Before bringing the Linda Oh Quartet out for the Skidmore Jazz Institute’s second major-artist concert, Institute director Todd Coolman told us about meeting Oh a few years before at an educators’ conference, and knowing from that meeting that Oh had what it took to make it big in the genre. “In fact,” he added, “I think her dream is just beginning.” Given that she’s already scored two documentaries and worked with monsters like Dave Douglas and Slide Hampton, it’s safe to say that the Malaysian-born, Australia-raised bass player dreams seriously huge; what’s more, she’s got the skills to make that dream a reality.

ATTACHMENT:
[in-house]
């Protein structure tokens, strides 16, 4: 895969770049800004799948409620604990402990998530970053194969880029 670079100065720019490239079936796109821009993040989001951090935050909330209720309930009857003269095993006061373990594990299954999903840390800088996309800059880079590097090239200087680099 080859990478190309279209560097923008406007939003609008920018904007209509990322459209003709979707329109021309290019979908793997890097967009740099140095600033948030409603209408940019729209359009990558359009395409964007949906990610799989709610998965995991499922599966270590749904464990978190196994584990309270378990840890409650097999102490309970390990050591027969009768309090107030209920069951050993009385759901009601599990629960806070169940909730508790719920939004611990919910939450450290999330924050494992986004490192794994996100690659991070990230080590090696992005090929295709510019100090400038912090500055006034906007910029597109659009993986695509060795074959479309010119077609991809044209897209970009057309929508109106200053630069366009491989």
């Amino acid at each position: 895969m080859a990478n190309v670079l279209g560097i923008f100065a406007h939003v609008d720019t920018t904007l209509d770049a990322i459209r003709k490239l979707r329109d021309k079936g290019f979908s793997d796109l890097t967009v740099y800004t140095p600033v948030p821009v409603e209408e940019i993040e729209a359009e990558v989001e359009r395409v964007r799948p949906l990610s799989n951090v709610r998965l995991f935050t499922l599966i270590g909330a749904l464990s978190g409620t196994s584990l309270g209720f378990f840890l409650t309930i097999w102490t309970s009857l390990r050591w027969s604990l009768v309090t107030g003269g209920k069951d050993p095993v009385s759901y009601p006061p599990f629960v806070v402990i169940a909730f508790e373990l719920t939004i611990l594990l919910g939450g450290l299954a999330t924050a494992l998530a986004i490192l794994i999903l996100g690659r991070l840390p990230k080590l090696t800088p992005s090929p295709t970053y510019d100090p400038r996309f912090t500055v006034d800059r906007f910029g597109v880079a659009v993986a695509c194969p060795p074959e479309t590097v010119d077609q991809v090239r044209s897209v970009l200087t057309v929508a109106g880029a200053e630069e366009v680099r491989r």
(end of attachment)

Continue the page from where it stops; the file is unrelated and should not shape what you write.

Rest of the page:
Oh opened her all-new-music set with an in-the-clear meditation, making the Ladd Theatre’s acoustics vibrate as she slid the notes on one figure just enough to give it dissonance. We were all completely locked in when Eric McPherson rapped a drum stick against the frame of his high-hat, launching a groove that birthed the complex melody of “Number One Hit.” Reedman Joel Frahm and pianist David Virelles harmonized on the staccato foundation before Frahm took his tenor sax on a lively, bouncing journey. Virelles responded in kind with an off-kilter solo that was completely in keeping with the piece’s fragmented sense. McPherson was keeping it simple by making his job difficult, using all of his kit to merely embellish rather than dominate.